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THE SIMPSONS and the Movies 2
by Karma Waltonen

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It's time for my annual SIMPSONS article! Woohoo! Last year, I wrote about my favorite movie references in SIMPSONS episodes. If you missed it, it's here: www.matchflick.com/column/1642 (1)

This year, I want to let you know how to increase your enjoyment of THE SIMPSONS. Thus, here are some films you need to have seen to get the show. Now, I won't repeat any of the references from last year and I'm not aiming for a complete list at all—I'm not writing a book (well, I am, but not here (2)). Below is a list of a few films that are requisite viewing, either because of multiple references in the series or because an episode parodies a movie almost completely.

THIS IS SPINAL TAP. One of the members of Spinal Tap is Harry Shearer, who does the voices for many of Springfield's residents. Spinal Tap's tour lands in Springfield in "The Otto Show." When I first saw the episode, I hadn't seen THIS IS SPINAL TAP. I missed almost every related joke—from their half-inflated dark lord to the mean questions they're asked by a radio host. Tap rules, as illustrated by the fact that Milhouse has their poster in his room in "Bart's Friend Falls in Love." (And for those who think Spinal Tap died at the end of "The Otto Show," note that they're in the audience at the Grammies in another episode.) (3)

"Like Father, Like Clown" is the story of Krusty and his estranged Rabbi father. Krusty's desire to be a clown was at odds with his father's desire to see him become a man of God. This episode is basically THE JAZZ SINGER, which had the same father/son problem (with
the added detail of the Jazz Singer son performing in black face). This film has been remade many times, but the original is famous for being the first "talkie" (although it still has silent film dialogue screens in some parts).

THELMA & LOUISE. In "Marge on the Lam," Marge actually makes a friend (oh, lonely Margie). Unfortunately, her friend is not always a good influence and the end of the episode plays on Thelma and Louise's adventure. Marge also watches THELMA & LOUISE while drinking tequila and eating a sundae in a bubble bath while relaxing at Rancho Relaxo in "Homer Alone."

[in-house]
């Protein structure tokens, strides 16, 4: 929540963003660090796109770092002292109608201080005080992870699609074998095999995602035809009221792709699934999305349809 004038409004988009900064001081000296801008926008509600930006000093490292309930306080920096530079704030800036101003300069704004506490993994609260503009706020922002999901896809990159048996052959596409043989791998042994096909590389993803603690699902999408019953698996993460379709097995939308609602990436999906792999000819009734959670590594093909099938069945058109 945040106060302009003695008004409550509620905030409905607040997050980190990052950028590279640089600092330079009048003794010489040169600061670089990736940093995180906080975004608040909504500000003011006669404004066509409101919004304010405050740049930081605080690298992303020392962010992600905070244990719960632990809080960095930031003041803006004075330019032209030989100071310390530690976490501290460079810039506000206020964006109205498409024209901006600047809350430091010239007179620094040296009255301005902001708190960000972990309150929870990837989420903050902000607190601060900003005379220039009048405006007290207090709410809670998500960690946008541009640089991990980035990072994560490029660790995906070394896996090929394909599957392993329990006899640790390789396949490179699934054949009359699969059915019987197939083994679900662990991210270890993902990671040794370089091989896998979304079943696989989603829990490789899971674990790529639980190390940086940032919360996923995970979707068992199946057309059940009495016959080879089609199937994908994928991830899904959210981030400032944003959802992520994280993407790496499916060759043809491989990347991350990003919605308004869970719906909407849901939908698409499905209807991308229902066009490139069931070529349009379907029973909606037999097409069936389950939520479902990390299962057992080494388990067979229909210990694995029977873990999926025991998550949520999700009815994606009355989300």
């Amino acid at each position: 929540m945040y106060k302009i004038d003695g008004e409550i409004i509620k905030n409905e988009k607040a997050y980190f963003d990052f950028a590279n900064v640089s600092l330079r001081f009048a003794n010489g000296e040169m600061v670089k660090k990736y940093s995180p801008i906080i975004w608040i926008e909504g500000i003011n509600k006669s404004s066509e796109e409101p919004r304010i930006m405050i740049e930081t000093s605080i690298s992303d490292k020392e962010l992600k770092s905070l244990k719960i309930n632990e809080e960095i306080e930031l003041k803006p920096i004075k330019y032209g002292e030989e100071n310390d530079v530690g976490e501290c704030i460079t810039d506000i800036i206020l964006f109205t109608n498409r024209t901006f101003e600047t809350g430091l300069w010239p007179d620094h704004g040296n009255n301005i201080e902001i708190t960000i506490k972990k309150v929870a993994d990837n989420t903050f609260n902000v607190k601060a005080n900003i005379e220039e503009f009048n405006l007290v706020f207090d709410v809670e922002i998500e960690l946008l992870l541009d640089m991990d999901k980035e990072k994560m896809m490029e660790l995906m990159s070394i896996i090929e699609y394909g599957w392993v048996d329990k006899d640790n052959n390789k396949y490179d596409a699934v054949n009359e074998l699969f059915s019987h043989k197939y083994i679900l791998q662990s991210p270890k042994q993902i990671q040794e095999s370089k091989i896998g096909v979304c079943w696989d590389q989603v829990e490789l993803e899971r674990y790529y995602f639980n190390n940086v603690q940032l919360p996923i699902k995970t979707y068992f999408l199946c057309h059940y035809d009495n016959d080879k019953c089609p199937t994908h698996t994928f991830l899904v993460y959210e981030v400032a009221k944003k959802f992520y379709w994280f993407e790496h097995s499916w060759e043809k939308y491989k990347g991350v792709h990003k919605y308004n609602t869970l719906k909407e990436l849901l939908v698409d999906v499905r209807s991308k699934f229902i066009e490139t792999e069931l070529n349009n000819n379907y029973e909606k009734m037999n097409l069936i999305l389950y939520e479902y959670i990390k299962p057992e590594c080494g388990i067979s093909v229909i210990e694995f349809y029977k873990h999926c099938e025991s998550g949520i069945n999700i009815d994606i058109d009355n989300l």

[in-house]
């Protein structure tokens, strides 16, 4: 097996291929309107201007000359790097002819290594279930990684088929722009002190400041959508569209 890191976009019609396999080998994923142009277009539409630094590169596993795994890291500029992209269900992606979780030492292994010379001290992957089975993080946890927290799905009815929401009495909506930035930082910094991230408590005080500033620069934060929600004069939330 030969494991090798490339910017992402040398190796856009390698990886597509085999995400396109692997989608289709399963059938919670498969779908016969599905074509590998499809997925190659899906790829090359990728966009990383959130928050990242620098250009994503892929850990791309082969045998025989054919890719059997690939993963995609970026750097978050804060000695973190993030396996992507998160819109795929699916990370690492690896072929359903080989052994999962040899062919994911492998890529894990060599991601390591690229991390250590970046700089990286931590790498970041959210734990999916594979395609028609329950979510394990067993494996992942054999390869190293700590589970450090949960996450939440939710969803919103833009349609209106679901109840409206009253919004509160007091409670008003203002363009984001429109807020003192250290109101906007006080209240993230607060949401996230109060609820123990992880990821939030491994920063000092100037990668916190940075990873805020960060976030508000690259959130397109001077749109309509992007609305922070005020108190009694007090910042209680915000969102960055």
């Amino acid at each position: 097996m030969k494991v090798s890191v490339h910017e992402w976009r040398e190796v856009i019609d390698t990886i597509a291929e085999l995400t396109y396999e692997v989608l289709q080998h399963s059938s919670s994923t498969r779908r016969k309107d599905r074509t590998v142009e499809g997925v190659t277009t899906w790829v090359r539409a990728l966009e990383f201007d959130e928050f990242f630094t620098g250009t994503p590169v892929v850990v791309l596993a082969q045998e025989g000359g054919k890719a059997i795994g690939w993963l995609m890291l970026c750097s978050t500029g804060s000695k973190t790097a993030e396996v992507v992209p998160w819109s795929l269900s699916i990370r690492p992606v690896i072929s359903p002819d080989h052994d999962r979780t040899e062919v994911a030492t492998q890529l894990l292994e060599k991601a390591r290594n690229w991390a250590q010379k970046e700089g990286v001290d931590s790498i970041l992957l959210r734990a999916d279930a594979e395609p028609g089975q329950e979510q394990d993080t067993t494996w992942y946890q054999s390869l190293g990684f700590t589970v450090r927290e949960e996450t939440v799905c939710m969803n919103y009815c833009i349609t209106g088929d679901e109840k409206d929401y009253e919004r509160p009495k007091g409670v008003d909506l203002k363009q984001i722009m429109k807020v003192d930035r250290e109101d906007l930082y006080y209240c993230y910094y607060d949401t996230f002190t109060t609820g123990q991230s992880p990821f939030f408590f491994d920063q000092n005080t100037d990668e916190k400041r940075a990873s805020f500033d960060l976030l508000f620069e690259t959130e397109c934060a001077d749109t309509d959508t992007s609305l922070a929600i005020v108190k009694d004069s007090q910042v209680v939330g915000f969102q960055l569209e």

CITIZEN KANE. The references to this film are too numerous to list, but two are the song sung for/about Mr. Burns at the retirement party in "Marge Gets a Job" and Homer plays with a play program in "A Streetcar Named Marge." You can also see the script for CITIZEN KANE on Ned's shelf in "Homer and Ned's Hail Mary Pass." The main plot of the film is traced loosely in "Rosebud." (By the way, don't be fooled by bad museums. As Lisa reminds us, "there's no cane in CITIZEN KANE.")

Even if you "hate" musicals, you should see these. MY FAIR LADY is remade as "My Fair Laddy," EVITA is remade as "The President Wore Pearls," MARY POPPINS is "Simpsoncalifragilisticexpiala(Annoyed Grunt)cious" (although they are quite clear that she is "Sherry Bobbins"), "and 101 DALMATIONS is "One Dozen and One Greyhounds" (with a bit of BEAUTY AND THE BEAST thrown in). Want to see THE SOUND OF MUSIC without Nazis? Try "Yokel Chords."

Want to see a town go completely crazy for a bad scheme?
The only man to rival Harold Hill for my shill affections

The only man to rival Harold Hill for my shill affections
Well, you can watch either THE MUSIC MAN or "Marge vs. The Monorail," but you really want to see both. You can learn how you can prove association through rhyming and who "Bitey" is.

PLANET OF THE APES. When Troy McClure stars ("as the human," "the part [he] was born to play, baby") in STOP THE PLANET OF THE APES, I WANT TO GET OFF, in "A Fish Called Selma," you want to know why it makes no sense for him to say, "I love you, Dr. Zaius."